With a record number of bear-related calls to the B.C. Conservation Officer Service this month, Sooke residents are a little spooked and on the defensive, but if they feel they’ve got it bad, Yogi’s got it a lot worse.
Let’s put it this way: if a bear becomes habituated to an urban environment due to easy access to garbage or human-sourced food, the bear is almost always guaranteed a sad and pointless death: either due to starvation, or by the hands of a less-than-riveted conservation officer who has no other choice but to put the bear down due to its imminent danger to the public.
Still, 50 calls since Sept. 1 shows otherwise, so are there more bears out there?
“Not necessarily,” said Debbie Read, coordinator of Wild Wise Sooke, adding 300 to 500 bear calls is common in Sooke.
What hasn’t been so common was the hot and dry summer, which, as Read said, has disrupted the rhythm of how bears feed themselves.
“We had a very warm summer, so berries and skunk cabbages ripened early this year, which gave them [the bears] plenty of food up in the hills, but when everything started drying up and that food source was depleted, then they started coming down here,” she said.
And since fruit trees are still ripening and berries are plentiful in town, Sooke has become an interesting food hot spot. If you add some garbage, it serves as a huge attractant for bears, then you got yourself an all-star bear buffet.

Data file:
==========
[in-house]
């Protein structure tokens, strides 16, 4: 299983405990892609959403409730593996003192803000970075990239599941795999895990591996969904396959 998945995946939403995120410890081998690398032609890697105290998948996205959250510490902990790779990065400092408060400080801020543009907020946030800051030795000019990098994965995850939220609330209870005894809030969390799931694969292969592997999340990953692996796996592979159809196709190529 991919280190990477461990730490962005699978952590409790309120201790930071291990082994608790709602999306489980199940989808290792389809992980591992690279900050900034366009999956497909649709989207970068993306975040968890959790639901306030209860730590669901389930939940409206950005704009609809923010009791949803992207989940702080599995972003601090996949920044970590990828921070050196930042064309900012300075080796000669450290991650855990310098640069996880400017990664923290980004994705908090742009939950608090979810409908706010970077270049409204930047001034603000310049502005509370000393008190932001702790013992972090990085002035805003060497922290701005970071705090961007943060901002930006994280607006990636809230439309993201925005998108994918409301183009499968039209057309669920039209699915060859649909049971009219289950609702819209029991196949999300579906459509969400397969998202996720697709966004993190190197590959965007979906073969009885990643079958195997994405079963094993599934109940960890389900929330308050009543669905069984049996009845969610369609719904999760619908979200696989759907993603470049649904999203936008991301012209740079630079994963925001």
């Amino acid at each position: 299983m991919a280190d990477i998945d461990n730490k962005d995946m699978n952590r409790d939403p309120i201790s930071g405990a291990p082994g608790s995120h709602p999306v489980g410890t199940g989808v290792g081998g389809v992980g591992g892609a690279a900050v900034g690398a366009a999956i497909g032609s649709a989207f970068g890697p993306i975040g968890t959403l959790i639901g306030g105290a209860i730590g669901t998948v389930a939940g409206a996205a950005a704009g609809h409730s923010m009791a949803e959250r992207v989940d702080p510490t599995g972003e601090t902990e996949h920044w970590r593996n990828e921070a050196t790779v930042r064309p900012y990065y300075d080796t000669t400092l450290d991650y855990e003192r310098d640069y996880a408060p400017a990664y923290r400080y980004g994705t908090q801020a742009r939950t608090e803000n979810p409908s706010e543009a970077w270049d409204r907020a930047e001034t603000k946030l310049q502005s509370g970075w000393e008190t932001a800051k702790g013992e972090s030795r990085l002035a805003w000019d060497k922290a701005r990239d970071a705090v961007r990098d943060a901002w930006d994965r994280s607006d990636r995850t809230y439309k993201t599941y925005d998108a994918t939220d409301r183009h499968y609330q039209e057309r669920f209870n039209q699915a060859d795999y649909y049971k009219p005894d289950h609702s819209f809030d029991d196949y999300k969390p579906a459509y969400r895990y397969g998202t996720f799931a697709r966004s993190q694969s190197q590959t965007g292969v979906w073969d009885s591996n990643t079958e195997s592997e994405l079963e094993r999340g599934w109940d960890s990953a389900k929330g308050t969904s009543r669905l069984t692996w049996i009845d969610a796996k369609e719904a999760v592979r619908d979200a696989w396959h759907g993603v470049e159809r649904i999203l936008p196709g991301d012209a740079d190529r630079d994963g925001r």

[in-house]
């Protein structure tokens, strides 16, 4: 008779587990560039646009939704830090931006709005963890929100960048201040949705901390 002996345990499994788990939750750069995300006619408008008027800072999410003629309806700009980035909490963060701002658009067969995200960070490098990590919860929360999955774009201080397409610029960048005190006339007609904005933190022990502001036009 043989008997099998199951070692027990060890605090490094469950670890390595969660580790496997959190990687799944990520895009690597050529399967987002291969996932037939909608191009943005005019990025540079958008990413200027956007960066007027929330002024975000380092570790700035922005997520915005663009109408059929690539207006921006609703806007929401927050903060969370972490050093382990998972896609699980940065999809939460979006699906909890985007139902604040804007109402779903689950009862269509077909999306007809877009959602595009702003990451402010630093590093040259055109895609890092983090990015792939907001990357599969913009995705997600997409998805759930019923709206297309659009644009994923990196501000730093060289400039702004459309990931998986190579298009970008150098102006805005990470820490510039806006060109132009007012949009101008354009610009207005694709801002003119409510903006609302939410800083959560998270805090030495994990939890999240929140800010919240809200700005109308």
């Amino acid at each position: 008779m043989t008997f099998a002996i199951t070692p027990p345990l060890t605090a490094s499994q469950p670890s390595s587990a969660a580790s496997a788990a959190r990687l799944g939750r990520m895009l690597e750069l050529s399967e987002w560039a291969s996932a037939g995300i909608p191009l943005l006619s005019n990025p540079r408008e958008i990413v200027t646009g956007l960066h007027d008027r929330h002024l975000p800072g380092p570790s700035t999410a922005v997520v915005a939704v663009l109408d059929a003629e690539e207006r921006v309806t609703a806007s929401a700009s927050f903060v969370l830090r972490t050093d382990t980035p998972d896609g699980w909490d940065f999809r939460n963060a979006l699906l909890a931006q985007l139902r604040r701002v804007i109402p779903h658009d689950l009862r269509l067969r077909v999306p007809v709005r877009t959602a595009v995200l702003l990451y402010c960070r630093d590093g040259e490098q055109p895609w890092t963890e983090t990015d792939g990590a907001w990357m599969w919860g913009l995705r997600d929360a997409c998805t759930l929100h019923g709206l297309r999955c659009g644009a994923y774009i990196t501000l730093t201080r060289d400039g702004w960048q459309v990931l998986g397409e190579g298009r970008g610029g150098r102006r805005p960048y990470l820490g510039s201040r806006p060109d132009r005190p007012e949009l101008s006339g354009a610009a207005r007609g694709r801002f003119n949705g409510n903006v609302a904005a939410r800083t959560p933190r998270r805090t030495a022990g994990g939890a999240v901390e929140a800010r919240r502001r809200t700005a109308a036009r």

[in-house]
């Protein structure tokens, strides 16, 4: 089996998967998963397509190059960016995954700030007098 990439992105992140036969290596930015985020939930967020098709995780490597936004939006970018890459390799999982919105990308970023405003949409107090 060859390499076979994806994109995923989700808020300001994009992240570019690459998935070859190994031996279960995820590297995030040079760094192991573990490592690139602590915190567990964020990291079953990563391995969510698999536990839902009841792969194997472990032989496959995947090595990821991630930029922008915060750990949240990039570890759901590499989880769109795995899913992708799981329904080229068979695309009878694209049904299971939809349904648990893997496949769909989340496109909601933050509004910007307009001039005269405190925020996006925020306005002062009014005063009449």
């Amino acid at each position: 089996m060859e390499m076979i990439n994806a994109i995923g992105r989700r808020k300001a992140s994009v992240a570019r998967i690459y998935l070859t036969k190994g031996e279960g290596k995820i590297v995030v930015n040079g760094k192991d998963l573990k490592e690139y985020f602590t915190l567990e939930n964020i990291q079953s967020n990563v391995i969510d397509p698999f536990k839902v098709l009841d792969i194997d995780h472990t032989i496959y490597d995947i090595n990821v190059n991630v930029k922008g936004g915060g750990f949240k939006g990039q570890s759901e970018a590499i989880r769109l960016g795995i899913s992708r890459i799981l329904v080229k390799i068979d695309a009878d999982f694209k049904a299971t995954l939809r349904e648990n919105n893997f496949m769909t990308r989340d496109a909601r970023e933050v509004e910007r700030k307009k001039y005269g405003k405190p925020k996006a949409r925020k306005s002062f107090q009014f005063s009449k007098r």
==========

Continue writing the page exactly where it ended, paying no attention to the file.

Grant Road and Maple Avenue areas in particular have become favourite hangouts for bears, including the park behind the Thrift Store which once served as natural corridor for these animals.
“People are seeing two or three bears at a time, so what we’re trying to do is get the word out to people so they can better manage their attractions,” Read said, adding that in the last week alone there have been three car accidents in Sooke involving bears.
“We’ve got to clean up our garbage, we need to clean up our fruit, we have to get rid of these attractions, otherwise they’ll just keep coming back and simply won’t want to leave,” she said.
Conservation officer Rick Dekelder added bears have no interest in messing around in people’s yards, other than food.
“Bears are opportunistic creatures, so if they come into an area, they are looking for food, but if they have to work at something, then that kind of forces it to do what they do, which is look someplace else for a more natural source of food,” he said.
Just recently, conservation officers set up a bear trap across the street from Vienna Bakery due to a large bear who moved into the area due to easy access to fruit trees and garbage.
Those interested to learn more about Wild Wise Sooke, please visit wildwisesooke.com or visit the Wild Wise Sooke Facebook page. Those with information or questions can also email Debbie Read at: firstname.lastname@example.org